then losing my belongings in a house fire two weeks later:
(It sucked. A lot)
Friend: “How are you?”
Me: “Not so good. I’ve been really depressed and sad about what happened.”
Friend: “Still?!? That was four months ago!”
(…Now feeling really shitty about feeling shitty.)
This dynamic sums up my emotional experience as a child.
There are reasons why I and people who’ve had similar experiences are:
“depressed all the time”
Experiencing trauma, abuse, neglect as a child —when your brain and sense of self are still developing—fucks with your head, people. It feels like your brain is shattered.
You don’t need to study psychology, neurology or any kind of -ology to understand that some of us have had really stressful, lonely, intense, fractured childhoods.
So, as adults, we’re going to be/feel really stressed, lonely, intense and fractured sometimes.
The impact of trauma is permanent. Memories, thoughts, and emotions of the trauma regularly circle in your head. Forever more.
This happens every day. This is what we carry and what we fight through, regardless of how we appear on the outside — Every. Day. !!
It doesn’t mean we can’t also be happy and funny and easy going. We go through life’s regular stresses like everyone else; at the same time, we’re expending as much energy on regulating our internal worlds.
Yeah. Exhausting AF.
We’re trying to keep the bad memories, thoughts and emotions from distracting us from the lives we’re trying to live. Sometimes they break us down.
The next time you see someone who looks, sounds or acts “crazy,” I ask that you consider what they might have experienced in childhood. Try to tap into the compassion and empathy you feel toward people you love and send them to this “crazy” person.
What happens in childhood doesn’t stay in the past. For as many fond and fun memories you may have, there are some of us who can match your stories with shitty ones that we spend so much time and energy trying to forget. The mere topic of childhood in conversation can elicit PTSD.
So, when you think someone gets “soo upset” when you say or do something seemingly innocuous or mundane, there’s a reason for it.
All you have to do is put your judgement down, ask and listen.
How the culture of silence around suicide and mental health is killing us
I don’t recall where I came across a portrait of Kate Spade yesterday morning. There was no headline or descriptor but I had a feeling that she had killed herself.
There’s something about the photos selected for news articles about famous people who end their lives. They’re usually a portrait. A portrait of just them, by themselves. Alone.*
(Why not use a family photo or one in which we can see Kate Spade in a joyous time of her life? Just a thought.)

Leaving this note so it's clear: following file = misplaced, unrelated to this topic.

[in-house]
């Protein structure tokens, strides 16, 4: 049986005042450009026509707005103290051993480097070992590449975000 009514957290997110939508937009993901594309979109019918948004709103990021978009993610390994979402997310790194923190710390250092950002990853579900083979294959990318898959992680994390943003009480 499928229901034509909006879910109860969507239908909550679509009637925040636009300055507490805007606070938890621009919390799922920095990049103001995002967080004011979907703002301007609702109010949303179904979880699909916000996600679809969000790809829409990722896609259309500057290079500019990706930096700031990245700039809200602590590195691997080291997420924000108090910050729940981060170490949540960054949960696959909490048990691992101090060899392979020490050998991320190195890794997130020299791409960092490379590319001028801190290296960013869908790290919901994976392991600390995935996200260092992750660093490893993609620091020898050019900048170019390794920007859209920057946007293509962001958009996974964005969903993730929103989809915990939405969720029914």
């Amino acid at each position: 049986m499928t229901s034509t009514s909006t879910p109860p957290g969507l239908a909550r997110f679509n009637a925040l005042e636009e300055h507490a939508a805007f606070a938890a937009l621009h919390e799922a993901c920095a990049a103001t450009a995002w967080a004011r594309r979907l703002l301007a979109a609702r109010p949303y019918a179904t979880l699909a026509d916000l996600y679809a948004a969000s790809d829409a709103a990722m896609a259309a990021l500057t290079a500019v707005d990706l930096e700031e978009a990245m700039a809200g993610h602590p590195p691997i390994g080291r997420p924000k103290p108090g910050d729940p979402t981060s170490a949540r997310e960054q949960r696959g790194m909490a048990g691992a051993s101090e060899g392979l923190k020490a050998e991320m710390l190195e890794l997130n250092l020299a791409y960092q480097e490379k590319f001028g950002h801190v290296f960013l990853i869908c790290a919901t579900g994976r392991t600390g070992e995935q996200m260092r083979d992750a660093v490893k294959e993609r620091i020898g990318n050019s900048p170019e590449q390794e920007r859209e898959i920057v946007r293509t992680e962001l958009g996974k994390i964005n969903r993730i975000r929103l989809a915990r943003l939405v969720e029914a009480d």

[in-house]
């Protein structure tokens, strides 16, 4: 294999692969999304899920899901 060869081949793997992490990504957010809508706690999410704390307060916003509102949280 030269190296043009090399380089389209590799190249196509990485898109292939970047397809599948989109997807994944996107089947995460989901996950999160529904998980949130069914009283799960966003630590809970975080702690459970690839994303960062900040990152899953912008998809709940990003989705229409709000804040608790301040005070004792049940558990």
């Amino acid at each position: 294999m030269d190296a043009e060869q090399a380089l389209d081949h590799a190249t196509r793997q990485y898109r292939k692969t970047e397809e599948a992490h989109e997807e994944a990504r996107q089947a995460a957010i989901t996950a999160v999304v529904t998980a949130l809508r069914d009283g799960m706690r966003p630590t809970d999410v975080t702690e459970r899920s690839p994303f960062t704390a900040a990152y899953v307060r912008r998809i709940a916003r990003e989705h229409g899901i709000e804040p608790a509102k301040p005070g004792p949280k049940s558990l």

Mental Illness is Not Like Other Health Conditions – Not.
I’ve known of Kate Spade but don’t know much about her.
When I saw the photo of her, I thought,
She’s a celebrity and in front-page news…suicide, I bet.
People are born fighting to live, to thrive. Our will-to-live is in our DNA.
So, why would someone choose to end their life?!
That’s a big question and one that can’t be fully explained nor understood with words.
I’ve been fighting to manage depression and anxiety for over 25 years; in that time, I experienced a series of traumatic events, so I can tell you what it’s like to live with a mind illness (AKA mental health illness). I prefer to use the word “mind” vs. “mental” but I use them both.**
Having a ‘mind illness,’ no mater the diagnosis, makes you feel CRAZY.
Think about it, when you feel heart palpitations, you notice it, acknowledge it, you tell someone — they worry and make you go to a doctor, hopefully.
You break a bone. Everyone — whether or not they’ve broken a bone — can see that you have a broken bone and that breaking a bone fucking hurts.
Or, you acquire a cough that lasts for weeks. It’s your body telling you that something is up and you should probably tell someone and check it out (please!)
…your actions and words, e.g. sleeping a lot, eating a lot or very little, canceling plans all the time, yelling random things in public etc.
These are the parts of your mind illness experience that are detectable, tangible. These are what we call “symptoms.” These are the ones we can see.
But these kinds of symptoms don’t tend to elicit empathy or compassion from others.
People walk away.
They stop sending you invitations.
They are angry and annoyed with you for always being late and/or grumpy.
You get written up at work for ‘problem behavior and performance’ (true story for another time.)
You’re called any combination of “lazy,” “crazy,” “nuts”, “insane,” “immature,” “weird,” “overly dramatic,” “attention-seeking,” “unfocused,” “hopeless.”